From diversity, modernity and striving for progress, we turn to the Saudi Arabian Grand Prix. Schiff was not on the presenter roster for this fixture, a missed opportunity perhaps for Sky to capitalise on her emergence, but then the Jeddah event was already so full of intrigue and stories that whoever was presenting was going to have plenty to get their teeth into. The morality of even having sporting events in such places has been well covered, and if that atmosphere was not febrile enough, there was a Yemeni Houthi attack on a Saudi oil depot just miles from the event. Extraordinary, really, to be doing big-time sport against that backdrop.
It is hard not to feel sorry for sportspeople when they are expected to show the sort of moral leadership on issues that politicians dodge, but given the indivisible nature of power, money, the state, sport, human rights and a national publicity campaign in Saudi, it was hard to agree with Jenson Button when he said: “It’s an attack on their oil reserves, it’s not an attack on us.” Splashed everywhere around the circuit: billboards for Aramco.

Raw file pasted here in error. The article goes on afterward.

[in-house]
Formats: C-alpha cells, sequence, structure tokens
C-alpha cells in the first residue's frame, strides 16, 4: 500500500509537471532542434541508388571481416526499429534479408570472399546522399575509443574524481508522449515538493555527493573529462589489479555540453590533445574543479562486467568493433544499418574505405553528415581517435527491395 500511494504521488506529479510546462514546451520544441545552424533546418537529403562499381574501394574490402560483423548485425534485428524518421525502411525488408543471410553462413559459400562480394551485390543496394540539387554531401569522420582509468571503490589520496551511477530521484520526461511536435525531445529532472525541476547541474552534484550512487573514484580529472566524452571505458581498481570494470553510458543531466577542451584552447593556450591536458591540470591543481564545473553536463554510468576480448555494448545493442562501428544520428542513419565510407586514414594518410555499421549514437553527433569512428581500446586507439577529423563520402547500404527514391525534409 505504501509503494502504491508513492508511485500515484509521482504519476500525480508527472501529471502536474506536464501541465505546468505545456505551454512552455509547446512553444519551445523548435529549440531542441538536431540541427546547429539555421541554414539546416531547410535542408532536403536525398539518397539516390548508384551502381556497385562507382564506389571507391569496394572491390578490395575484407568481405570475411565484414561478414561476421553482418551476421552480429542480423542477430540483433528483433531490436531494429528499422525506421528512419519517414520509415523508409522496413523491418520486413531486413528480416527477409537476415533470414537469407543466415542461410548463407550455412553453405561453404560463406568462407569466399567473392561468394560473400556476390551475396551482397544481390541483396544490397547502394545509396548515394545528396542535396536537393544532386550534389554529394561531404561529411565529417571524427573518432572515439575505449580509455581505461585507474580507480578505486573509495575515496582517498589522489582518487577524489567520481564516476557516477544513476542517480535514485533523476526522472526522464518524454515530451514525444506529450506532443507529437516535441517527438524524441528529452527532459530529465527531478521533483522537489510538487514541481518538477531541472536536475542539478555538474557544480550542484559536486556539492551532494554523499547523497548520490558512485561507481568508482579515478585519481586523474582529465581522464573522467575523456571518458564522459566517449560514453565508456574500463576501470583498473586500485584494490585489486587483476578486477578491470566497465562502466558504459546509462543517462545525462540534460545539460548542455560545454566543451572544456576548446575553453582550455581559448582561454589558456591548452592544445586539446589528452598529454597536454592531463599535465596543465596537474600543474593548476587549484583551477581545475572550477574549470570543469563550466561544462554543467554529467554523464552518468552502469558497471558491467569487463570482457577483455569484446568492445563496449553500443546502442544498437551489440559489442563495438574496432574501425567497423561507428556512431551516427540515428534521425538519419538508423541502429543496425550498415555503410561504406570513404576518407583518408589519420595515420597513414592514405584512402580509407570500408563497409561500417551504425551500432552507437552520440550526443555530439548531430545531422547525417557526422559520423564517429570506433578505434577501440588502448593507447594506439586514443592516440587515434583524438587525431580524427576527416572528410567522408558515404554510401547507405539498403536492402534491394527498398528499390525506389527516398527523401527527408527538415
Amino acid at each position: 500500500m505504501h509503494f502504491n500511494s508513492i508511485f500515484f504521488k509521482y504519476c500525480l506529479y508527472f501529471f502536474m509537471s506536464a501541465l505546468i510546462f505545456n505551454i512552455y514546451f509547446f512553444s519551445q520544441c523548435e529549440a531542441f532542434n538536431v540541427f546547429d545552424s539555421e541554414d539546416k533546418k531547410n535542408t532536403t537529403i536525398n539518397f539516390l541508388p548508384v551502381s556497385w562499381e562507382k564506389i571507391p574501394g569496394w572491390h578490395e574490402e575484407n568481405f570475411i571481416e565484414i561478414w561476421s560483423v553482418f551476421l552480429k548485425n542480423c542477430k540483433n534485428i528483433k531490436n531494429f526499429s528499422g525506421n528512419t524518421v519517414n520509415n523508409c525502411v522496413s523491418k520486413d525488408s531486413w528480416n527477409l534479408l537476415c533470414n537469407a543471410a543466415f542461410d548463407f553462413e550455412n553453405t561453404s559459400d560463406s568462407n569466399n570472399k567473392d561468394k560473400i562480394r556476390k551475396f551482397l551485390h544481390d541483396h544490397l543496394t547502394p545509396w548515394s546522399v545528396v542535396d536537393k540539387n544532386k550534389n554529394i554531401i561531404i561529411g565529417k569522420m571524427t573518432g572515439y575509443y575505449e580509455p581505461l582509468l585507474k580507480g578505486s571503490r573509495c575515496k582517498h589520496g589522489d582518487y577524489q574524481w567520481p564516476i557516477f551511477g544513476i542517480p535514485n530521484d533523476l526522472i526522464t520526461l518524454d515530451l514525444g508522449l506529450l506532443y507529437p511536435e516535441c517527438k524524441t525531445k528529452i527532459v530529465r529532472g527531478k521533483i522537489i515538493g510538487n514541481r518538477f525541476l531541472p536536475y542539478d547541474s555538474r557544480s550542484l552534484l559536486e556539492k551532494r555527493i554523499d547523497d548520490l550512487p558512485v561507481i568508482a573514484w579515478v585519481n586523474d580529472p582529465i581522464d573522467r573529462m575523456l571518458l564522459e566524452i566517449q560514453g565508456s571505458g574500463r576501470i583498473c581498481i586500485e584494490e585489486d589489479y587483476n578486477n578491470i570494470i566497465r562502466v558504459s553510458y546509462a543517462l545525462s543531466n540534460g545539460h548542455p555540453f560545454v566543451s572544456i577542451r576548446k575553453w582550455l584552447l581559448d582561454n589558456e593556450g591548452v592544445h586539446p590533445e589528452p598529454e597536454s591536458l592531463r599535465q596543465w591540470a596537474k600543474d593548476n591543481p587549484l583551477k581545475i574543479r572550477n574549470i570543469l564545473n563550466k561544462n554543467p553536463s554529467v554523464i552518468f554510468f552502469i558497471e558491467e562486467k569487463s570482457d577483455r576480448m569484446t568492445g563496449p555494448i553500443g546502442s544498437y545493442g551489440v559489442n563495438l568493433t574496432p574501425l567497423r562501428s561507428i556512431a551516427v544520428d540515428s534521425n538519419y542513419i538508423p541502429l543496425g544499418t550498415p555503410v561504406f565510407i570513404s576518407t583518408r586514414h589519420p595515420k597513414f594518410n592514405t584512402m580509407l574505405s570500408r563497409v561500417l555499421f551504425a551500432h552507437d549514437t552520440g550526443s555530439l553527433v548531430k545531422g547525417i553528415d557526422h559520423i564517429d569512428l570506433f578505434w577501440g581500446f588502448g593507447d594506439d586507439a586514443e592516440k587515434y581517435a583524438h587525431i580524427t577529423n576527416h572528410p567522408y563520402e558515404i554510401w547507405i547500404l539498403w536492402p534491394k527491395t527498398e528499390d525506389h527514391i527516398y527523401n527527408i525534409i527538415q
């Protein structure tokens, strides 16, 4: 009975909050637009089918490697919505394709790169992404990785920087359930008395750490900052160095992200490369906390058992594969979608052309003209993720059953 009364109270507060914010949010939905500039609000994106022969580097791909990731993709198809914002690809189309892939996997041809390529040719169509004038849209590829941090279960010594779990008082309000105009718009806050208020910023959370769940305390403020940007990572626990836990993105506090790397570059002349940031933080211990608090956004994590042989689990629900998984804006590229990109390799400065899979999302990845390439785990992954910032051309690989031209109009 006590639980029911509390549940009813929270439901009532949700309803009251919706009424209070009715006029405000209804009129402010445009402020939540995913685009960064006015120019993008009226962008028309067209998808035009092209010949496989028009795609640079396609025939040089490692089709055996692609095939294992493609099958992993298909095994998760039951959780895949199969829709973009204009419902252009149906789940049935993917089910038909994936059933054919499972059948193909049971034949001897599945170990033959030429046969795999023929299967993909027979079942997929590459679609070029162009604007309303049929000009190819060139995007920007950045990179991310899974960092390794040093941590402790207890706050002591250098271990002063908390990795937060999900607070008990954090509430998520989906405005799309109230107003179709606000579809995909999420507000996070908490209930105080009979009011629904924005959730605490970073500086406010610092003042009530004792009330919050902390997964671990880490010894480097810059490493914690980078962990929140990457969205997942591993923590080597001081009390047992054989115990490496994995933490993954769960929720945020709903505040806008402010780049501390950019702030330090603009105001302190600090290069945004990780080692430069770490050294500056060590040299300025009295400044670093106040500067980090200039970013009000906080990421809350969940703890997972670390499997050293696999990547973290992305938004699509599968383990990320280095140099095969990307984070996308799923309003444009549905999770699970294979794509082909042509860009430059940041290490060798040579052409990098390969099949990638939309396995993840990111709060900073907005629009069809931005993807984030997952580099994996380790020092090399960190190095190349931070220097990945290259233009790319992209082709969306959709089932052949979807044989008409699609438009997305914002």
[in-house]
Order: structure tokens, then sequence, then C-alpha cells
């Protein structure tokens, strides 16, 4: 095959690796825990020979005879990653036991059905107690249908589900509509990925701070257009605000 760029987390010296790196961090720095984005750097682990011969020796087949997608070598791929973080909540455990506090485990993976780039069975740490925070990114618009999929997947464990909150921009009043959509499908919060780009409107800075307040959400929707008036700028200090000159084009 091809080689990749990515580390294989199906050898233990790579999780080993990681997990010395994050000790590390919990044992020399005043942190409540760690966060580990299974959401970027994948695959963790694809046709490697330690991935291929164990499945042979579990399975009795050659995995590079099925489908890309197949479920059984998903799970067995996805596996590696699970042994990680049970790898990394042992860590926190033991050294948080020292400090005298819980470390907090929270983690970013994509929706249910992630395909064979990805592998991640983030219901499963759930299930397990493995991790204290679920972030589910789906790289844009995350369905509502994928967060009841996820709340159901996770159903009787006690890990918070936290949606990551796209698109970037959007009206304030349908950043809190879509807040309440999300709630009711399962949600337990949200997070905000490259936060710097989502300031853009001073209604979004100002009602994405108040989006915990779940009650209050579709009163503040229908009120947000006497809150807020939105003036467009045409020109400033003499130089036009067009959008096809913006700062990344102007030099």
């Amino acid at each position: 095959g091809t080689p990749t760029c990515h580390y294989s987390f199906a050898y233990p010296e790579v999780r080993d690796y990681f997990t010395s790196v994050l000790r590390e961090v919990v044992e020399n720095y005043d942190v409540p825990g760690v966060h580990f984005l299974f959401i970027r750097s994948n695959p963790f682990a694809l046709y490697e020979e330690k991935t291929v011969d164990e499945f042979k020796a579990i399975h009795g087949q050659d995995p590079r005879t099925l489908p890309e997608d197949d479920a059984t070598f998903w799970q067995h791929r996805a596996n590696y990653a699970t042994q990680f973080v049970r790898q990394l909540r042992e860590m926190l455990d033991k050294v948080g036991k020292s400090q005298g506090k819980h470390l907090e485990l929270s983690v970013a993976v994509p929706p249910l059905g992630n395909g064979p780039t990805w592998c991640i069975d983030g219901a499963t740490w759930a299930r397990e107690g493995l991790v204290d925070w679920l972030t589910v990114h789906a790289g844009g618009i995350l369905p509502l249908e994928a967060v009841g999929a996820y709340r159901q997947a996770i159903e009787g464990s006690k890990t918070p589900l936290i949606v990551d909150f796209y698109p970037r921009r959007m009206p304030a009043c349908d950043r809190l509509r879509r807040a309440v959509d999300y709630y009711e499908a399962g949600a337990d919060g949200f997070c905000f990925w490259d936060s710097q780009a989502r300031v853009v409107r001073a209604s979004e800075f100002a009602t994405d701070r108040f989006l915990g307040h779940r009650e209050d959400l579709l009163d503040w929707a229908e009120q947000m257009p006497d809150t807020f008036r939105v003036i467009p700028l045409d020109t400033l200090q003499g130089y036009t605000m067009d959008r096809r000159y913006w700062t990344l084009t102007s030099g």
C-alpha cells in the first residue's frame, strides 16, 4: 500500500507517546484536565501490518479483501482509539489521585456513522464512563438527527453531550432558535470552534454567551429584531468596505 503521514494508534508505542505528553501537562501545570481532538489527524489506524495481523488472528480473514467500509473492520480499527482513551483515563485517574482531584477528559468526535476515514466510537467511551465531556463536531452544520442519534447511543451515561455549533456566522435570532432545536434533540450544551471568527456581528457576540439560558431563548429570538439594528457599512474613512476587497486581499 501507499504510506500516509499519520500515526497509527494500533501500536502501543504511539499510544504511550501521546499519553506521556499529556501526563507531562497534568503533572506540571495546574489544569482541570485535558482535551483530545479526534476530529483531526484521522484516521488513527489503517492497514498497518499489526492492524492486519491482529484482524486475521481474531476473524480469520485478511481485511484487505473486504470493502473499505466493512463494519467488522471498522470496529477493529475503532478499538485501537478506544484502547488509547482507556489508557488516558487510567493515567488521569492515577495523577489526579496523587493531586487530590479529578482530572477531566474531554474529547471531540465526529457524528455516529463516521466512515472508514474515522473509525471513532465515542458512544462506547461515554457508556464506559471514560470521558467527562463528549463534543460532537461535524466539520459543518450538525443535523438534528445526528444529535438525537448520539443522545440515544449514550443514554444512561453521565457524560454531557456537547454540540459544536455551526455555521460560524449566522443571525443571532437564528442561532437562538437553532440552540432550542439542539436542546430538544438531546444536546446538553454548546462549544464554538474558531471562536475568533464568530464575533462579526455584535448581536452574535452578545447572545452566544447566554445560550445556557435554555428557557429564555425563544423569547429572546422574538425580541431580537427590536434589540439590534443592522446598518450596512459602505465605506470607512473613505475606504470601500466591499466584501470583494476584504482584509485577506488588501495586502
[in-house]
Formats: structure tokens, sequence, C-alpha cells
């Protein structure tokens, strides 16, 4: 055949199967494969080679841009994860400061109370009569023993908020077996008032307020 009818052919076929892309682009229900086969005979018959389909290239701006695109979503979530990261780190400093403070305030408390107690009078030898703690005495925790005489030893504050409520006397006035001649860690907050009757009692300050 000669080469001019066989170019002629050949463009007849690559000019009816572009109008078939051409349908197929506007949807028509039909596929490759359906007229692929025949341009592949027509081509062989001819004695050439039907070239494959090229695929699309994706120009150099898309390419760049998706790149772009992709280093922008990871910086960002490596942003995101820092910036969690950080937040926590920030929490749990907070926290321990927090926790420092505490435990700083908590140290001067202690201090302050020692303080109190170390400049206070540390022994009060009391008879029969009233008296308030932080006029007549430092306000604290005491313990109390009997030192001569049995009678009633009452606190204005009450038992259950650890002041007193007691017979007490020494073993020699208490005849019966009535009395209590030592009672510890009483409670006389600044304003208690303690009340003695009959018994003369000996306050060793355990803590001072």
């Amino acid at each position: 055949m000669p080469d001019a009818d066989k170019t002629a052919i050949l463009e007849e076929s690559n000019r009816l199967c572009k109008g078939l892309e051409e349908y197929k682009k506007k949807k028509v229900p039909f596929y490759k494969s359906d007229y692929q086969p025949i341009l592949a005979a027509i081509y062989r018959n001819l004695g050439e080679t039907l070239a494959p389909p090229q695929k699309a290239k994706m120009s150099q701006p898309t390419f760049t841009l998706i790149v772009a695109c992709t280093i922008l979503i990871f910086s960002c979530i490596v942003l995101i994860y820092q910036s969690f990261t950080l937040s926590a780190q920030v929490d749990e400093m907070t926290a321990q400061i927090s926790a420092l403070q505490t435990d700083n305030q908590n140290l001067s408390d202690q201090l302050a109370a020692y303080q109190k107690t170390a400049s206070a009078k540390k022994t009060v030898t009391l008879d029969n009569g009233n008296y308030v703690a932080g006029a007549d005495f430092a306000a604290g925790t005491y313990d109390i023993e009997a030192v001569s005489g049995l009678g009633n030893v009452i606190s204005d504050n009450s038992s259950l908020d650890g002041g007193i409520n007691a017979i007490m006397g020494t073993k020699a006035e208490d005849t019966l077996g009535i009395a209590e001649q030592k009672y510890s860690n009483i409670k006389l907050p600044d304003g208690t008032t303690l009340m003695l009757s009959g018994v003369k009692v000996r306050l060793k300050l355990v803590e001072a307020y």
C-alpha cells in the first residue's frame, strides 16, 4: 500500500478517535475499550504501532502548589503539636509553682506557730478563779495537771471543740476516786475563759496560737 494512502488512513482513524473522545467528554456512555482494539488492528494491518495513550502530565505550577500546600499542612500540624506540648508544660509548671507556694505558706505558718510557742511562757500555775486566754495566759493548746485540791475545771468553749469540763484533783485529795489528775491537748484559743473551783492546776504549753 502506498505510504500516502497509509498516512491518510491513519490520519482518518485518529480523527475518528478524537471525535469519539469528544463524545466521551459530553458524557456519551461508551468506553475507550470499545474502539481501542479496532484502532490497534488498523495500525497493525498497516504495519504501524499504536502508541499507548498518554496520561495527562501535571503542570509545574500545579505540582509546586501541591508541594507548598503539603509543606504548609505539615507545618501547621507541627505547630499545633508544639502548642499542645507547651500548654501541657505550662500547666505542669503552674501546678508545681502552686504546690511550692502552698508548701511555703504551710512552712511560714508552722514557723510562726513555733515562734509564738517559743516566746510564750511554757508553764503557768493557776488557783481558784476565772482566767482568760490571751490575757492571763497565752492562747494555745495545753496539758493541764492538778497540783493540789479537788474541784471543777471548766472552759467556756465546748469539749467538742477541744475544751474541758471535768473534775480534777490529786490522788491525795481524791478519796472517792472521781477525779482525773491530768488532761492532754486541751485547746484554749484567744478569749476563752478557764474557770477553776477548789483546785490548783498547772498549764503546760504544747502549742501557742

There is no sifting the money and the politics from sport if you are going to have them in such settings, but Sky has generally done a pretty even-handed job, or at least tried to offset the Potemkin village vibe where possible. On to the third grand prix of the season in (checks notes) Mordor, then, but wherever it may be, the coverage will certainly be improved by the return of Schiff.